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#3528, 22 December 2011
 
Bonn II: From Transition to Transformation in Afghanistan
Mariam Safi
Deputy Director, Centre for Conflict and Peace Studies, Kabul, Afghanistan
email: safi@caps.af
 

The International Afghanistan Conference in Bonn held on 5 December 2011 marked ten years of state-building and reconstruction efforts in Afghanistan. Ten years ago, on the very same day, the UN held the first Bonn Conference where the international community pledged to end the conflict, promote national reconciliation and bring lasting peace and stability to Afghanistan. In retrospect, Afghanistan has made relative progress since 2001, however there is little indication that the conflict is nearing end. This is a result of the Afghan government’s failure to consolidate the gains of the past decade, which has rendered its achievements unsustainable and thus vulnerable to the withdrawal of NATO in 2014. With this in mind, Afghan President Hamid Karzai stressed on regional cooperation, continued international aid and military training in his opening speech at the International Afghanistan Conference in Bonn (popularly known as Bonn II).

Bonn II now marks a shift from a decade of transition to a new decade of transformation (2014-2024) in Afghanistan. The conference chaired by Afghanistan, hosted by Germany, and attended by 85 countries and 15 international organizations, discussed the transition of security from NATO to Afghan Security Forces by 2014, affirmation of international support in the aftermath of NATO’s withdrawal in 2014; and the Afghan-led peace process. The Afghan government’s objective in Bonn was to convince the international community to continue its engagement post-2014 until it is ready to reduce its dependence on foreign aid. US Secretary of State Hillary Clinton while promising continued aid to Afghanistan, also highlighted the economic pressures the government was facing at home and urged the Afghan government to take serious actions in tackling corruption in order to maximize financial pledges which will be made in February 2012.  Hence, the Afghan President vowed to implement institutional reforms, extend the rule of law, and ‘Afghanize’ the electoral process as a step towards eliminating corruption.

From the perspective of policy-makers in Afghanistan, Bonn II was deemed a success as it guaranteed international support for another decade. However, contentions around priorities and pledges did not go unnoticed during the conference. For instance, Karzai prioritized the dismantling of sanctuaries as a means to consolidate past achievements and establish security. The US, on the other hand, sidelined Afghan concerns of regional sanctuaries and stressed upon the principle of ‘mutual accountability’, describing it as the foundation for all the commitments made. Furthermore, Pakistan’s boycotting of the event also limited the conference’s scope as its role in the peace process is of strategic importance. Regardless of the achievements or setbacks, the question that remains is: what are the long-term prospects of the pledges made in Bonn? To answer this, one merely needs to examine the event that followed Bonn II.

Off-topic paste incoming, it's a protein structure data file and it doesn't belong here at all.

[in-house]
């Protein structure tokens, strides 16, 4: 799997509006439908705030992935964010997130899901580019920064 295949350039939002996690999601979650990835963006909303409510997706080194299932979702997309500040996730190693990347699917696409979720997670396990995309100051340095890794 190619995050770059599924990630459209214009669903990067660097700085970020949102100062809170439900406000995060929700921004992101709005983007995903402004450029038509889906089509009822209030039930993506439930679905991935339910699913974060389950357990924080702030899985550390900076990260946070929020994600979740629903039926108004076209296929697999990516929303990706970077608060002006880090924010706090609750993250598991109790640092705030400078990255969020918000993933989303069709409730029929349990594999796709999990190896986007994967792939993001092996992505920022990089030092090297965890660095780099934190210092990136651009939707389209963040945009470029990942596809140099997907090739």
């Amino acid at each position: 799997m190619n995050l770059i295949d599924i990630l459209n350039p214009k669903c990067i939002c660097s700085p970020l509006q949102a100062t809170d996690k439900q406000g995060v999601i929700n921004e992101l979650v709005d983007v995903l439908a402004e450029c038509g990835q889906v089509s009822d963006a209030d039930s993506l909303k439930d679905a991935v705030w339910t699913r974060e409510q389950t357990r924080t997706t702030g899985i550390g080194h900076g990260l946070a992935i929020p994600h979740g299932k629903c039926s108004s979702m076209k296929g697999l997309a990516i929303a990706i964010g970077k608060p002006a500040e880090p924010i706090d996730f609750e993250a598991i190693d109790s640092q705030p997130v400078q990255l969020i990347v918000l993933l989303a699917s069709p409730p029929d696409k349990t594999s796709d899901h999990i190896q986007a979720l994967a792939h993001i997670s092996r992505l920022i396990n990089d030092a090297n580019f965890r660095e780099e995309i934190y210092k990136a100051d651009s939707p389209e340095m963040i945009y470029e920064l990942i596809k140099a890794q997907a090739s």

In ensuring that promises made in Bonn materialize, the Afghan government must shoulder the burden of responsibilities and establish accountable and transparent institutions. To accomplish this, the government must ensure the effective implementation of the Civil Service Reform, hold officials accountable for involvement in corruption and extend the rule of law from cities to rural domains. But instead of building on promises made in Bonn, Karzai, on Anti-Corruption Day held on 11 December 2011, resorted once again to blaming the international community for corruption in Afghanistan. On the same day, the High Office of Oversight and Anti-Corruption described its organization as “a toothless lion, who with a lot of struggle can catch its prey, but has no power to bite” signaling to the government that stronger political will was needed to tackle corruption. Afghan efforts to fight corruption will exemplify its commitment to upholding the principle of ‘mutual accountability’. Nevertheless, in the context of Afghanistan, such principles continue to be lodged on unsubstantiated national, regional and international interests that render them difficult to sustain.

A violation of this principle was witnessed on 18 December 2011, when the US announced that the Taliban had agreed to a political office in Doha, sidelining the Afghan government from its own initiative. As a result, Karzai quickly summoned its ambassador from Doha and considered removing Qatar from the list of possible addresses for the Taliban. It is actions such as this that has threatened mutual accountability and obstructed cooperation between Afghanistan and its partners in the past. Sources close to the Afghan government explained that the administration was neither against a political office for the Taliban nor opposed the role of its international partners in facilitating talks. However, what disturbed the government was that the its international partners hijacked what was dignified as an Afghan-led effort.  Afghanistan, and not the US, should have announced the creation of the Taliban office in Qatar, claimed sources.

The reality on the ground illustrates that Afghanistan will not be ready to welcome a decade of transformation if the Afghan government does not maintain a level of security and political stability from now till 2014. This will require the Afghan government, its international partners and regional neighbours to be transparent and accountable in their civilian and military efforts.

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